Month: June 2020

5 Tips for More Engaging Meetings

5 Tips for More Engaging Conference Calls and Remote Meetings

A lot of my clients have been asking for tips for making their remote meetings more engaging. Here are 5 critical things to consider to ensure you make the best of your virtual meeting time.

1. Have a Clear Purpose and an Agenda

The main reason people tune out during calls is because they shouldn’t be there in the first place. Make sure you’ve invited the right stakeholders and are clear about why you’re holding the call. Also be sure everyone knows what you want to achieve during your time together.

2. Encourage Participation

A call that is interactive will naturally be more engaging than a lecture. Ask questions, seek input, and if you must talk for several minutes, check in with your group along the way to make sure they are following (or if they need any clarification). One way to do this is to deliver your messages by topic, one by one, and pause to encourage input or questions before moving to the next.

3. Skip the Video (Sometimes)

Video calls on Zoom or Teams can be exhausting because our eyes and brains have more to track than when on an audio-only call. This is especially true with numerous people on the call. Video calls certainly have their place and should be used when seeing each other makes sense. However, consider when a nice, audio-only phone call is the better option. 

4. Use Visuals

Even when you’re on an audio-only call, a good visual or two can help support your messages and engage participants. Consider opportunities to share a graphic or bring up a few slides over a screen share. 

5. Smile Before You Begin 

Even when the call is on the phone without any video, your audience can still sense your enthusiasm, or lack thereof. Run the call with positivity and enthusiasm. Reminding yourself to smile and exude positivity will help make others feel more engaged during the call. After all, if you don’t sound like you want to be there, why should they?

Leading Means Inspiring and Developing People

Be Sure You Say It

How many times have you thought about thanking someone for helping you on a project, or complimenting one of your team members on how well they handled something? Each time, did you do it? 

If you’re like most busy professionals, you didn’t. It slipped your mind. Or maybe when you had the opportunity to do so it felt like the right moment had passed. 

And when you have high-performing team members who are at the top of their games, it’s even easier to assume they don’t need extrinsic feedback. But they do. 

Everyone does. 

Almost every pivotal moment in my career has been influenced by someone else who believed in me, and who helped me see my strengths more clearly. Of course, I do a lot of work within my own head to work things out as I move along my own personal journey while blazing my unique path forward. But the kindness I’ve received from others through encouraging words, as well as constructive criticism, has shaped me in many ways. I am grateful to those who took the time to pause and tell me. 

Who can you build up today by telling them something they need to hear? Be sure to take a moment and say it.

Presentation Tip: It's not easy to make things simple

Simple ≠ Easy

If you think it’s easy to make something simple, it’s not. For example, the user interface of an app or mobile device needs to be simple and easy to understand without reading a manual, right? The same is true for a presentation where you need to help an audience understand concepts or data that are unfamiliar or complex. It takes great effort to make these things more digestible and easier to understand.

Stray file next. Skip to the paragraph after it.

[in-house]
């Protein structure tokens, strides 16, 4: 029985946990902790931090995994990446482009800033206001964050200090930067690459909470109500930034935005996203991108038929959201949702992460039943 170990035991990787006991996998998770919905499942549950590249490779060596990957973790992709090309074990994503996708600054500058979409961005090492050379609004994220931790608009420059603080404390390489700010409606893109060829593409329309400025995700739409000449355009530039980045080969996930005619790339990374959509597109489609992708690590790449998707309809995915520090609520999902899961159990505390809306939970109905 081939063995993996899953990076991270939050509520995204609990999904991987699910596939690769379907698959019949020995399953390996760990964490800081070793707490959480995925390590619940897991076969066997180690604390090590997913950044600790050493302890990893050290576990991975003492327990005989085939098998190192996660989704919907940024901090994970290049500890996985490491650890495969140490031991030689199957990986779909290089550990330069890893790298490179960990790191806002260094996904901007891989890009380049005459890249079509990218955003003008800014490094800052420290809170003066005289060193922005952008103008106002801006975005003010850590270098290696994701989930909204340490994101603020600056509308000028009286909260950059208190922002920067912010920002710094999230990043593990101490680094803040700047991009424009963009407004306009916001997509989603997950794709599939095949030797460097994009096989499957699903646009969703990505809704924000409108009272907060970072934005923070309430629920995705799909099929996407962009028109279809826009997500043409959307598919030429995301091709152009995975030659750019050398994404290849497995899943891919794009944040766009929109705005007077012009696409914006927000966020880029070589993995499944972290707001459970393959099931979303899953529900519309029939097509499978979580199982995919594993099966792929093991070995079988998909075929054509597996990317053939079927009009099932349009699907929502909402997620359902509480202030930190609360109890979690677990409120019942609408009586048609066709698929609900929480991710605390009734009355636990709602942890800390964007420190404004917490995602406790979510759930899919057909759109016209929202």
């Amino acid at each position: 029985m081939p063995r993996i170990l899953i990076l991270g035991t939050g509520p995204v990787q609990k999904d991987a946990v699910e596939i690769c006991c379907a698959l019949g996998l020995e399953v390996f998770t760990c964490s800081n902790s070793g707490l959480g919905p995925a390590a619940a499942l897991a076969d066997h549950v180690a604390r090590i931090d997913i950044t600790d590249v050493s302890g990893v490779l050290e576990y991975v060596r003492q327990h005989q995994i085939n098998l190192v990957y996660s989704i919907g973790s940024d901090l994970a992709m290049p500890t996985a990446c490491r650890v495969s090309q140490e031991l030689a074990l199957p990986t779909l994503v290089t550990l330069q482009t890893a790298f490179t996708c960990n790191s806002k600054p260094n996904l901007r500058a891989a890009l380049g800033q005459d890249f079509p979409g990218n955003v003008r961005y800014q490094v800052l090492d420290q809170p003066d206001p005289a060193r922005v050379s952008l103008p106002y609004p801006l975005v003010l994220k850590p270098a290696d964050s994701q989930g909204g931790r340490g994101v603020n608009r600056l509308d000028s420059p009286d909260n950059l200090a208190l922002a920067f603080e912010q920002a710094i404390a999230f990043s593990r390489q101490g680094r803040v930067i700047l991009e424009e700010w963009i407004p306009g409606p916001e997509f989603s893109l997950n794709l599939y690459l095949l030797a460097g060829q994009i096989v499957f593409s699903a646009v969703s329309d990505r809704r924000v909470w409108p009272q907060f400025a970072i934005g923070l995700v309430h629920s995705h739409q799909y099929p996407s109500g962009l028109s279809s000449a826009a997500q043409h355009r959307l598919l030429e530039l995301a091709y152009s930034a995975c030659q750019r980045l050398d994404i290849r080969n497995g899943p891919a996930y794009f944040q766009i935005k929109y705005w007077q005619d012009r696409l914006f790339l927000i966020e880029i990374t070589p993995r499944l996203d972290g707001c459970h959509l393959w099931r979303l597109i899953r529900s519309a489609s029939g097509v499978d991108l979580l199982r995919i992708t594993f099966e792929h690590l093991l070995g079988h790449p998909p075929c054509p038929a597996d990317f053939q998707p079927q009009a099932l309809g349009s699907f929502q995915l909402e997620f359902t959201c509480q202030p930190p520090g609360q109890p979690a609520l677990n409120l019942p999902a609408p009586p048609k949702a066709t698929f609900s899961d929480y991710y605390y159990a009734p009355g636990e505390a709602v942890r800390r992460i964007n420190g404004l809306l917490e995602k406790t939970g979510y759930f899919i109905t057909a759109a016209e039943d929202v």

How do you do that? Through editing, refining, and rehearsing.

Here are some tips:

  • Record your presentation and watch it back. As you experience it like your audience will, try to put yourself in their shoes. Are you giving them too much background? Are you making assumptions and leaving something critical out? I use Zoom or QuickTime to record myself or my slides when I rehearse.
  • Figure out where you can edit your presentation (script and slides) to make complex points more simple. Sometimes you may need to make a slide less busy and narrate the supporting points instead. Other times you may need to inject an example or analogy into your script. And maybe you need to rewrite certain parts of the script to help explain complex concepts with words and visuals that are more appropriate to the intended audience.
  • Then rehearse again. And if you can, try to give the presentation a test drive in front of a few people who can provide feedback from the viewpoint of your intended audience. 

As Steve Jobs once said, “Simple can be harder than complex: You have to work hard to get your thinking clean to make it simple. But it’s worth it in the end because once you get there, you can move mountains.”

Take the time to ensure your presentations are clean and simple. It will make them easier to present, and more effective and engaging for your audiences.

Grow Good Leaders

Lead, Follow, and Get Out of the Way

You’ve probably heard the famous quote, “Lead, follow, or get out of the way.” It’s used a lot in business and has been attributed to several influential individuals including Lee Iacocca, Ted Turner, and even Thomas Paine. 

The quote is an either-or proposition. You either lead, you follow, or you avoid interfering with those who have stepped in line and are playing their respective roles.

But leading well also means knowing how and when to follow — and knowing when to get out of the way. 

How can you help someone you’ve trained and developed take the lead?

Photo by sydney Rae on Unsplash
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